Serving Photos| Hitchhikers Platform

Serving your Photos Using Thumbnails

Depending on their origin, photos have a wide variety of formats, dimensions, and metadata attributes such as orientation & color profiles. To optimize for page speed and ensure that all devices can render images correctly, we create a set of thumbnails at several sizes and normalize the image format to something that all devices can consume.

Using Thumbnails on Your Site

Thumbnails are created using your photo’s original dimensions, in addition to thumbnails which are scaled to fit within each of these fixed bounding boxes:

  • 1900x1900
  • 619x1000
  • 600x450
  • 196x400

Your photo is never enlarged nor is the aspect ratio changed. As a result, the thumbnails and dimensions created for your image will not be exactly those shown above.

You access thumbnails using URLs of the form:

FIT specifies one of two modes that allow dynamic selection among a set of thumbnails:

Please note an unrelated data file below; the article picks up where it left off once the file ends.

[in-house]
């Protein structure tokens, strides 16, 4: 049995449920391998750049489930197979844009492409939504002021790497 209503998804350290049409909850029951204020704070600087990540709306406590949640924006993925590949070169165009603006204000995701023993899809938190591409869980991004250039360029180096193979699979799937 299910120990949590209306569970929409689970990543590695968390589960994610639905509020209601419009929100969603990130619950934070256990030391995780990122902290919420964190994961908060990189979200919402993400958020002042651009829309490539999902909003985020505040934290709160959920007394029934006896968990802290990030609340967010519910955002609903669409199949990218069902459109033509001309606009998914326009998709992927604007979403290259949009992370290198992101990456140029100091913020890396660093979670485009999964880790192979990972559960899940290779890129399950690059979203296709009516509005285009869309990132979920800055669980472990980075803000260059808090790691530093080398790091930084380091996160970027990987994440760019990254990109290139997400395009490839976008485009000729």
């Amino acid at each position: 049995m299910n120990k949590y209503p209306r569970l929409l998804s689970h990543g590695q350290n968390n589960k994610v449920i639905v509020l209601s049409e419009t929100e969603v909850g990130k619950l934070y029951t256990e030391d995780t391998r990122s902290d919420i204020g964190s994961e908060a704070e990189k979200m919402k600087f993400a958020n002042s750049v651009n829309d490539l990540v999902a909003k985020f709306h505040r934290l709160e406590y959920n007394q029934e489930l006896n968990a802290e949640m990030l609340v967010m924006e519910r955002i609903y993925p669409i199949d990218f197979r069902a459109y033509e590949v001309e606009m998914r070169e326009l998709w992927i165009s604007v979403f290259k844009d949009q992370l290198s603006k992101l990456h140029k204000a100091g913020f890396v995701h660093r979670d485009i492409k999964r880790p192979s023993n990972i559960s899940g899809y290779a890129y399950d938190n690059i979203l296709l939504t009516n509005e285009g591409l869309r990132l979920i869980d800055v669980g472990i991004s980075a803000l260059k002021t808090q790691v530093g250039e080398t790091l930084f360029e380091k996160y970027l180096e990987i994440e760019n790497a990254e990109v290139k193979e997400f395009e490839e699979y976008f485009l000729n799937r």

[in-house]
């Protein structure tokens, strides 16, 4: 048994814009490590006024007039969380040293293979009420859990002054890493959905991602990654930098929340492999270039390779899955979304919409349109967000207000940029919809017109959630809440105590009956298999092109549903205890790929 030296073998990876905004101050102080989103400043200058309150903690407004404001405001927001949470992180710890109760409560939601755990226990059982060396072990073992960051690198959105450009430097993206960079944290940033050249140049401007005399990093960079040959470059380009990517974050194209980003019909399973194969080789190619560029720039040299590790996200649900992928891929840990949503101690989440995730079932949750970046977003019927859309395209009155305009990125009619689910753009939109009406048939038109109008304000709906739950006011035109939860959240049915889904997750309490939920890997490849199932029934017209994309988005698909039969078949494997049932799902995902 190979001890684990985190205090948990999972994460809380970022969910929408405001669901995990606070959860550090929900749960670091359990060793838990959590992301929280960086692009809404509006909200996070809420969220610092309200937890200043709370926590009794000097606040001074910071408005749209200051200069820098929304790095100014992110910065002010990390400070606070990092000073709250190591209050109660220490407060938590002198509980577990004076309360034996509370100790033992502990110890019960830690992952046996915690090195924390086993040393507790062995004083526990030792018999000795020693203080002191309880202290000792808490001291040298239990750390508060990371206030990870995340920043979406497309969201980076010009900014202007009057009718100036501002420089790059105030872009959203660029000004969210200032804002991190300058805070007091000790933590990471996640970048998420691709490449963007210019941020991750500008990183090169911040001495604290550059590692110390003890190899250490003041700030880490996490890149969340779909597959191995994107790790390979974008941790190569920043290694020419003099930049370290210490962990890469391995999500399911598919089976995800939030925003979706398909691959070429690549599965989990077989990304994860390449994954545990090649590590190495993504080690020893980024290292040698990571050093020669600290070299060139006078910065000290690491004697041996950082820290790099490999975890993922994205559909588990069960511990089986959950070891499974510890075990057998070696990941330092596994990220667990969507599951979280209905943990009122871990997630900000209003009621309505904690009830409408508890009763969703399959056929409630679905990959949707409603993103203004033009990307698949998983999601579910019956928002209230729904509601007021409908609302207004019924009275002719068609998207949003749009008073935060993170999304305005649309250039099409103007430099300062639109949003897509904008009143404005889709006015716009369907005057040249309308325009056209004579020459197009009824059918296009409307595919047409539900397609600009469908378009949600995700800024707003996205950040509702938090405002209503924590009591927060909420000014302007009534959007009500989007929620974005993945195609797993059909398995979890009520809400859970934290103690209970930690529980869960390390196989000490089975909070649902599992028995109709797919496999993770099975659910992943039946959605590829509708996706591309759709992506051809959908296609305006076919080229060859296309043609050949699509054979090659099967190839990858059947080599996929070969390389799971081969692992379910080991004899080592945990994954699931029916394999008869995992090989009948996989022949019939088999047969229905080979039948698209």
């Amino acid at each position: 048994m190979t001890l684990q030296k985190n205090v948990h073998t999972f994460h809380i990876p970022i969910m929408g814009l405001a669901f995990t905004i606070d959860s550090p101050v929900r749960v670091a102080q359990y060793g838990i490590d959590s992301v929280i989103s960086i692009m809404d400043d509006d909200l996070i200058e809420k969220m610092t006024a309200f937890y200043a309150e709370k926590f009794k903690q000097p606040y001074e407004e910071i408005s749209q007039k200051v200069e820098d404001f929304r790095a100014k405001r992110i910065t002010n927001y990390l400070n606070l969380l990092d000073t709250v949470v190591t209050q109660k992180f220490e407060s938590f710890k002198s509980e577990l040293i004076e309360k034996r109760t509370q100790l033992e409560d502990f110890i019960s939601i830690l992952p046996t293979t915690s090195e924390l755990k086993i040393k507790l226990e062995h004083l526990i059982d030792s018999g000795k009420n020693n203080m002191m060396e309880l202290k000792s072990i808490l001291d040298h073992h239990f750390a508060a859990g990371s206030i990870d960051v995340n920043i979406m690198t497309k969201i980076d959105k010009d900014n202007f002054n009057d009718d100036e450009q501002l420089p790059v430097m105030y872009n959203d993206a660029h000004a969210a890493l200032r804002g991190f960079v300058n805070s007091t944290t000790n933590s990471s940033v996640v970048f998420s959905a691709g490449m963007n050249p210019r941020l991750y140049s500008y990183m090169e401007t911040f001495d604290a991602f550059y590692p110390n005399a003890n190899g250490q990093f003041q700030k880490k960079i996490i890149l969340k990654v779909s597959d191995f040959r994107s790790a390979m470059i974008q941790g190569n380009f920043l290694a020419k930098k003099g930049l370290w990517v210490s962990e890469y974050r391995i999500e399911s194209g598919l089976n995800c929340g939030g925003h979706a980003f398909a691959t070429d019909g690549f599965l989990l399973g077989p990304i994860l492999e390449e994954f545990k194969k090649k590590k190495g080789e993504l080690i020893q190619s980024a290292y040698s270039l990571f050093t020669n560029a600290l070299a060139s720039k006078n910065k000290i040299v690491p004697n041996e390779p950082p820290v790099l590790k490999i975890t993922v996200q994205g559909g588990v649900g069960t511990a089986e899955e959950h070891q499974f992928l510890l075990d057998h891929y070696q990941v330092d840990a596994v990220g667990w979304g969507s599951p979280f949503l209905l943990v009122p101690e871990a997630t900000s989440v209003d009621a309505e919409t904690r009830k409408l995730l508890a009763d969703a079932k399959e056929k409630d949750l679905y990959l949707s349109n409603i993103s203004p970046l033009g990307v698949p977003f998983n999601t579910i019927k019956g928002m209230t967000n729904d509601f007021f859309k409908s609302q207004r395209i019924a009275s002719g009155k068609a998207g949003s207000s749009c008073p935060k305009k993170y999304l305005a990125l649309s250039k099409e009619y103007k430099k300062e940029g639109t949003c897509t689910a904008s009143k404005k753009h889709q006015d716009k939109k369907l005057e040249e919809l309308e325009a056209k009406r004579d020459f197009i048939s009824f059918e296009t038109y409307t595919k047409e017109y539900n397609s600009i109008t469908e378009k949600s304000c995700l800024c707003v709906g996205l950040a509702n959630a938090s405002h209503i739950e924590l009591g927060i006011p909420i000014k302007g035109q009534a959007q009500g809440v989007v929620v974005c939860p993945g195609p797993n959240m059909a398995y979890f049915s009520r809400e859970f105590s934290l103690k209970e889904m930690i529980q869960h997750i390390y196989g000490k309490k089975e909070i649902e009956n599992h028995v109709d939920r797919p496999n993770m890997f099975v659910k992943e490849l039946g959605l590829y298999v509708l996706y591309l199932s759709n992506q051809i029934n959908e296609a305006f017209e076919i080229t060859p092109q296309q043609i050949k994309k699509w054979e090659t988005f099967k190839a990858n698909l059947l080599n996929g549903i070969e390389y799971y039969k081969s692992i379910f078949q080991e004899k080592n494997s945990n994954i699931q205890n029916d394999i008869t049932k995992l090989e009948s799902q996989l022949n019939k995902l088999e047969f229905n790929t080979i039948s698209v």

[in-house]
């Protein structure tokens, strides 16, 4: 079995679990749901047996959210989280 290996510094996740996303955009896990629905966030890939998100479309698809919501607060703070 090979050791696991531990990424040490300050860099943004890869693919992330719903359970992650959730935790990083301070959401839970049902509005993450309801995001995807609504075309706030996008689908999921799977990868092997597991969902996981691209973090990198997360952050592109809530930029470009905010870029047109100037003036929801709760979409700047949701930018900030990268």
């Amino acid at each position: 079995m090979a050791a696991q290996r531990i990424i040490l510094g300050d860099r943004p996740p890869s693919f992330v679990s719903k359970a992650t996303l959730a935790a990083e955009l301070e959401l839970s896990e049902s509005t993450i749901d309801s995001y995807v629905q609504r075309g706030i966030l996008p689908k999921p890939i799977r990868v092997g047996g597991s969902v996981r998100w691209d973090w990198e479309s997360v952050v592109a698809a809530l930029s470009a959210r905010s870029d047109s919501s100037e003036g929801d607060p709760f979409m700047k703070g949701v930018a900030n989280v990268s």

• — “at least” as large, on one dimension
  • — “at most” as large, on either dimension

This dynamic URL will return the thumbnail which is the best fit for the given FIT and dimensions. Note that it may not be an image that has exactly the given dimensions.

For example, this image is originally 1220x804:

We can request the smallest thumbnail which is “at least” as large as 600x450:

That thumbnail is 600x395, which maintains the aspect ratio and has a width which is equal to the requested one. This is the common use case when you want to display the picture in a web page, which typically has one dimension fixed.

If we instead request 601x450, we get the next size up, which is the original size of 1220x804:

Depending on the input format, the thumbnail’s format will be JPEG or PNG. The system also creates and serves WEBP variants on demand, which is a more efficient image format that is used by some applications (Chrome, Firefox).

Here is a summary of when these formats are best suited:

  • JPEG is best for photos and any image with a big range of colors.
  • PNG is best for images like clip art or vector art which have a limited color palette.
  • WEBP can handle both use cases well and encodes images into a smaller file at the same level of quality. However, not every application can read this format.